Eau de Delhi

After an entire day of travel (Calgary to Toronto, Toronto to Delhi), I have finally arrived at the Indira Ghandi International Airport in New Delhi. Our plane landed around 9:20 pm local time, which is twelve and a half hours ahead of home. In a nutshell, I have travelled to the future.

Anyone who has talked about going to India has heard something along the lines of “Delhi smells! As soon as you get off the plane, you can smell it!”

I would beg to differ on that all too familiar statement. I would say that you can smell it as soon as the plane lands. The wheels touch pavement and the aircrafts ventilation system starts circulating in that one-of-a-kind New Delhi air.

I think saying that Delhi “smells” is a bit harsh. That has a negative connotation to it, and let’s be honest…smell is a very personal thing. We all have one or two smells we enjoy that..really…are not commonly known as enjoyable. Some people like the smell of gasoline, skunk…you know what you like, don’t deny it! For me, I like the smell of wet dog (I’ll give you a minute to clear the confused and disgusted look from your face).

The plane landed, we clapped (it was a long flight and being on solid ground again was cause for small celebration) and then I breathed through my nose. The initial smell was not over-powering or “cover your face with a scarf” level of bad…but it was there and it demanded your attention. It was heavy, like the air after a downpour on a hot summer evening at a music festival; lightly tinted with sweat.

Stepping off the plane, it was the smell of campfire. Immediately and unmistakably campfire. I don’t actually think there was a campfire anywhere near me, but that was the smell. And I might have enjoyed it a bit, even if deep down I knew I was inhaling heaps of smog and polluted air.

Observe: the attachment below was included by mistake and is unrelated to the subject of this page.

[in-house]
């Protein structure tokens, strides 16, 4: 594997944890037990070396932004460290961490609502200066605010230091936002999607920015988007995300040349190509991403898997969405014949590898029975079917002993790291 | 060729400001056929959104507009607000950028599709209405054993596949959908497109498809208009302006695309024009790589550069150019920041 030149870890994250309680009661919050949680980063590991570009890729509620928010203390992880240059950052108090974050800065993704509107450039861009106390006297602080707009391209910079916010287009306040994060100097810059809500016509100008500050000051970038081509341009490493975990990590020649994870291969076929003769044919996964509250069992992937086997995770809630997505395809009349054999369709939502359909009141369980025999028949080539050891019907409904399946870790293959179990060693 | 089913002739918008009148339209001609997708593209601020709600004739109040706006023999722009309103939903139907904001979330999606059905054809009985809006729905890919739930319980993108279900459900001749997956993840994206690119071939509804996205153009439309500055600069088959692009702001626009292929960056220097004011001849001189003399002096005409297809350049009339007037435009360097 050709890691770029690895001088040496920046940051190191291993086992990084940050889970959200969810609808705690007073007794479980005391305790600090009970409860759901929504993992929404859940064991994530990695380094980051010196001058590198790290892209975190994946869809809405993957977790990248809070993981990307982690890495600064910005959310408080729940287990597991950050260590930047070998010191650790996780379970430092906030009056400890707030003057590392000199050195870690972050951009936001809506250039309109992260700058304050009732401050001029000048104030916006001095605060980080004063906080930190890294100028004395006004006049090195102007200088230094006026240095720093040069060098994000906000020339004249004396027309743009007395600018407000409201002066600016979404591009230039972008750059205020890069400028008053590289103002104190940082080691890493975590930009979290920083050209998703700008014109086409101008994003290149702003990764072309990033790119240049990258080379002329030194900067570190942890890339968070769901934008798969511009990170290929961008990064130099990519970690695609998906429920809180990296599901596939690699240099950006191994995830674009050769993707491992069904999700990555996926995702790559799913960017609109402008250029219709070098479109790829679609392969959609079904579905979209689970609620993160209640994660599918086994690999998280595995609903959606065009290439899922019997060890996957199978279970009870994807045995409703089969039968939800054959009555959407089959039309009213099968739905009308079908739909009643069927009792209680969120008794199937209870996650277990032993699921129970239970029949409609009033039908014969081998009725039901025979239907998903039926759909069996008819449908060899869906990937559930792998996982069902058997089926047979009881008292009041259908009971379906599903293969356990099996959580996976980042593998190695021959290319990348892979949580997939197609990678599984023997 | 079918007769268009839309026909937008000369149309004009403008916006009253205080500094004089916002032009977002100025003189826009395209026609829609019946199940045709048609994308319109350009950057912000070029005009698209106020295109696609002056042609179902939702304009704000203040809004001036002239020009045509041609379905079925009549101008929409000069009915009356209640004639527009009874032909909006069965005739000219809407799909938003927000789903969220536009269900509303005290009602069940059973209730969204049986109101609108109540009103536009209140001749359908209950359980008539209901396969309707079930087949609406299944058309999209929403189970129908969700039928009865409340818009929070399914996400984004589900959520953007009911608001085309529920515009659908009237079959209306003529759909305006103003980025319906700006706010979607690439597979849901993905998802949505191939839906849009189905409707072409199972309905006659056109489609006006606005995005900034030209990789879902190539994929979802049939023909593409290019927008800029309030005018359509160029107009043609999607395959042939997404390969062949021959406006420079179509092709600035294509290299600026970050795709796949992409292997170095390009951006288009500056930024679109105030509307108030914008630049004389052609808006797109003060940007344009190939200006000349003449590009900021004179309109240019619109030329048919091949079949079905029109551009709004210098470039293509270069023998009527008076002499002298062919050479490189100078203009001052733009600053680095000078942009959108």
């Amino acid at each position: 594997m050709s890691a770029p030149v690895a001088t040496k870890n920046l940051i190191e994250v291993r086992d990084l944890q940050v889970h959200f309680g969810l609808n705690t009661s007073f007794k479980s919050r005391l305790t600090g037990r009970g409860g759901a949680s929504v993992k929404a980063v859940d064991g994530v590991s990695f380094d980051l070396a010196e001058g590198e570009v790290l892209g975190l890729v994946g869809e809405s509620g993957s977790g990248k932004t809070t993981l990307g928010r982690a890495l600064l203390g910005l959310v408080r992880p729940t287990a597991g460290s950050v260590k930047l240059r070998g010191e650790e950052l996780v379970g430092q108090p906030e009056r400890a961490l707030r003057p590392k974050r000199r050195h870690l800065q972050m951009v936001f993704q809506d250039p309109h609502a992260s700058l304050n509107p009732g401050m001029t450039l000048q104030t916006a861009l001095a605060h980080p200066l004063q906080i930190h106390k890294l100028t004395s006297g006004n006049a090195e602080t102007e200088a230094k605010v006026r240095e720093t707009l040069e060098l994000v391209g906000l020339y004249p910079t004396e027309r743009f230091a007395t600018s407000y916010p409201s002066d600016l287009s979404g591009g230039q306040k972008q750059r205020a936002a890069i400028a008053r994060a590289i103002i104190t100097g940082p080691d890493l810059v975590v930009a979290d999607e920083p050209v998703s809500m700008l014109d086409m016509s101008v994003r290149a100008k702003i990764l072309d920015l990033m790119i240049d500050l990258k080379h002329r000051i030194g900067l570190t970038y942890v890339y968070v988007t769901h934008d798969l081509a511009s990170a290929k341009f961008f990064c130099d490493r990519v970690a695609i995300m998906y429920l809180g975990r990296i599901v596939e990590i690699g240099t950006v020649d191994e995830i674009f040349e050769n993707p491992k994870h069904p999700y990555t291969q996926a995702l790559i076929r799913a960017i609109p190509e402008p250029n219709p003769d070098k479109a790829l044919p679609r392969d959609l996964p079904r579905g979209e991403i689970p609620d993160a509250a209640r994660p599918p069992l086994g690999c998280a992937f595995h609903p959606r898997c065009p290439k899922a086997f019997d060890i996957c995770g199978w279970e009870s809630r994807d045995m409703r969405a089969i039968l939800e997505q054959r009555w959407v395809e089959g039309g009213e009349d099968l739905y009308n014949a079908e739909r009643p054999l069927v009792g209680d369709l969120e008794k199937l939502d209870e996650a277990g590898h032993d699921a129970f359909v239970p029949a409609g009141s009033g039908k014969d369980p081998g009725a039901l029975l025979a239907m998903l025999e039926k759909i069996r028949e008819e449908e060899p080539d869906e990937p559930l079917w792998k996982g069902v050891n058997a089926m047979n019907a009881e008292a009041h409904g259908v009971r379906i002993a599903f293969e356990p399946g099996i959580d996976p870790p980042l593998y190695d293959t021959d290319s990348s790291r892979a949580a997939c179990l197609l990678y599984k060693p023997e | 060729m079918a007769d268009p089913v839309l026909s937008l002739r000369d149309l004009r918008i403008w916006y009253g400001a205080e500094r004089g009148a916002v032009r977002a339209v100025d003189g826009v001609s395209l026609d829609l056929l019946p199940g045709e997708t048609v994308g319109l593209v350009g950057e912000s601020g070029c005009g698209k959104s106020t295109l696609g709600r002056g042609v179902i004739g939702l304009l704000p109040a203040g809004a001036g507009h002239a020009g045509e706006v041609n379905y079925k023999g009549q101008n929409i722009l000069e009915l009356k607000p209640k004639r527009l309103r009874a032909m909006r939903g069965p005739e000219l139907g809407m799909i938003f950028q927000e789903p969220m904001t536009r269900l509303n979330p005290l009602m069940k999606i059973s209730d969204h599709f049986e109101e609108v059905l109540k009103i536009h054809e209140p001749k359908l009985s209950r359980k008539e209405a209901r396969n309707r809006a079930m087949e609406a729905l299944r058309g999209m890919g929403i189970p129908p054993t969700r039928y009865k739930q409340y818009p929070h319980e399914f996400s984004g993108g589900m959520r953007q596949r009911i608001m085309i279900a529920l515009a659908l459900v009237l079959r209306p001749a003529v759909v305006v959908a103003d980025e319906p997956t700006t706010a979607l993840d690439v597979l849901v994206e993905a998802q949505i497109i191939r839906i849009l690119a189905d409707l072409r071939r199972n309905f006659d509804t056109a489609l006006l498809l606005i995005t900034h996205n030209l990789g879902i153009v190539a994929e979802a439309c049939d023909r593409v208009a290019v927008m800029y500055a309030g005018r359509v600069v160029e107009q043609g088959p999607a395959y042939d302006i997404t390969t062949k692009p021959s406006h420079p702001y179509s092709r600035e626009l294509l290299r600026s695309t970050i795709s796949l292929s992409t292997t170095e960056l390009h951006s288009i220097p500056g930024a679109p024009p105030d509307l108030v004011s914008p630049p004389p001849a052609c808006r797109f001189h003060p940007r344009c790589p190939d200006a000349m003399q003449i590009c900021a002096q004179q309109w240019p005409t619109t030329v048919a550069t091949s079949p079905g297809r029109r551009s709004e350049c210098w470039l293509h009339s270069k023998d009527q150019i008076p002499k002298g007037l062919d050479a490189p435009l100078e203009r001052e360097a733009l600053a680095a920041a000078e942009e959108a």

Inside the airport and up until now, the air has remained distinctly Delhi. Similar to what I experienced upon landing, but more…powdery.

Have you ever had your teeth sanded? I’ve had a life of dental work and once in a while, in order to remove some cement or glue, the dentist would have to use a small electric sander on my teeth. The dust it created had its own unique smell and added a powdery texture to the air. The air I am breathing now feels that way, although I cannot see anything floating in front of my eyes, and the smell is similar, but less intense than actual tooth dust.

I haven’t experienced much of India yet; New Delhi just a one-night layover for me. I am currently sitting in bed at the airport hotel and in a few hours, I will board another plane and head to Varanasi, one of the big highlights of this trip for me.

Oh! There’s the campfire again! The smells are ever-changing.

5 replies to “Eau de Delhi

  1. Glad you are finally there. Hope it turns out to be all you hoped for as I am sure it will! Thanks for sharing your journey with us. Can’t wait to hear more.

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